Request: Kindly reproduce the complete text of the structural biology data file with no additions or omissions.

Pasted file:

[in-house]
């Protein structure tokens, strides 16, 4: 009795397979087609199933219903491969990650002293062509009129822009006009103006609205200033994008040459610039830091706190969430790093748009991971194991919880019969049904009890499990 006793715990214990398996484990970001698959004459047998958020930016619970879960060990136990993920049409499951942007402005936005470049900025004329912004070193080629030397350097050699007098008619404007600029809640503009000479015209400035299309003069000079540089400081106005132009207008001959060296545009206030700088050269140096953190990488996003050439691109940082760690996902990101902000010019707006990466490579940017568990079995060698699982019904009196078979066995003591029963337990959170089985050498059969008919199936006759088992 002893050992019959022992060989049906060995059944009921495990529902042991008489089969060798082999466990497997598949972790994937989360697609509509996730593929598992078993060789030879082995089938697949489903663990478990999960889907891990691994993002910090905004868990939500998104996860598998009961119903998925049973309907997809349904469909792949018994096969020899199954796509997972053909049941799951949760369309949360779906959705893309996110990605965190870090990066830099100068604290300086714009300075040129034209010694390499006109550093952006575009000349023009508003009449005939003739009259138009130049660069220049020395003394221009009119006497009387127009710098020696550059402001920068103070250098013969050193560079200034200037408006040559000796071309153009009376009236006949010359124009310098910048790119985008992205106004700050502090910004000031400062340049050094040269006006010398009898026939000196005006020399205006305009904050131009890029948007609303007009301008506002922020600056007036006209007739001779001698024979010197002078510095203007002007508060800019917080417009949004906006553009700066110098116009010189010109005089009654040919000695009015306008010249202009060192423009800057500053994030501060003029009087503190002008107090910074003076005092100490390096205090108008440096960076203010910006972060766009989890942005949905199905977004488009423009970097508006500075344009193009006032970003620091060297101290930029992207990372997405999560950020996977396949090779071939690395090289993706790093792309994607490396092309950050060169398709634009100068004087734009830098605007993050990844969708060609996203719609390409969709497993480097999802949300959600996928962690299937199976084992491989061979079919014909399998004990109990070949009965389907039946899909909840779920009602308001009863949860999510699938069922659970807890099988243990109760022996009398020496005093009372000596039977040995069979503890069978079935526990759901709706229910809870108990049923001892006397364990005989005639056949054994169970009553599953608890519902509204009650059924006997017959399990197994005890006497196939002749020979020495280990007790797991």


[in-house]
């Protein structure tokens, strides 16, 4: 009795397979087609199933219903491969990650002293062509009129822009006009103006609205200033994008040459610039830091706190969430790093748009991971194991919880019969049904009890499990 006793715990214990398996484990970001698959004459047998958020930016619970879960060990136990993920049409499951942007402005936005470049900025004329912004070193080629030397350097050699007098008619404007600029809640503009000479015209400035299309003069000079540089400081106005132009207008001959060296545009206030700088050269140096953190990488996003050439691109940082760690996902990101902000010019707006990466490579940017568990079995060698699982019904009196078979066995003591029963337990959170089985050498059969008919199936006759088992 002893050992019959022992060989049906060995059944009921495990529902042991008489089969060798082999466990497997598949972790994937989360697609509509996730593929598992078993060789030879082995089938697949489903663990478990999960889907891990691994993002910090905004868990939500998104996860598998009961119903998925049973309907997809349904469909792949018994096969020899199954796509997972053909049941799951949760369309949360779906959705893309996110990605965190870090990066830099100068604290300086714009300075040129034209010694390499006109550093952006575009000349023009508003009449005939003739009259138009130049660069220049020395003394221009009119006497009387127009710098020696550059402001920068103070250098013969050193560079200034200037408006040559000796071309153009009376009236006949010359124009310098910048790119985008992205106004700050502090910004000031400062340049050094040269006006010398009898026939000196005006020399205006305009904050131009890029948007609303007009301008506002922020600056007036006209007739001779001698024979010197002078510095203007002007508060800019917080417009949004906006553009700066110098116009010189010109005089009654040919000695009015306008010249202009060192423009800057500053994030501060003029009087503190002008107090910074003076005092100490390096205090108008440096960076203010910006972060766009989890942005949905199905977004488009423009970097508006500075344009193009006032970003620091060297101290930029992207990372997405999560950020996977396949090779071939690395090289993706790093792309994607490396092309950050060169398709634009100068004087734009830098605007993050990844969708060609996203719609390409969709497993480097999802949300959600996928962690299937199976084992491989061979079919014909399998004990109990070949009965389907039946899909909840779920009602308001009863949860999510699938069922659970807890099988243990109760022996009398020496005093009372000596039977040995069979503890069978079935526990759901709706229910809870108990049923001892006397364990005989005639056949054994169970009553599953608890519902509204009650059924006997017959399990197994005890006497196939002749020979020495280990007790797991």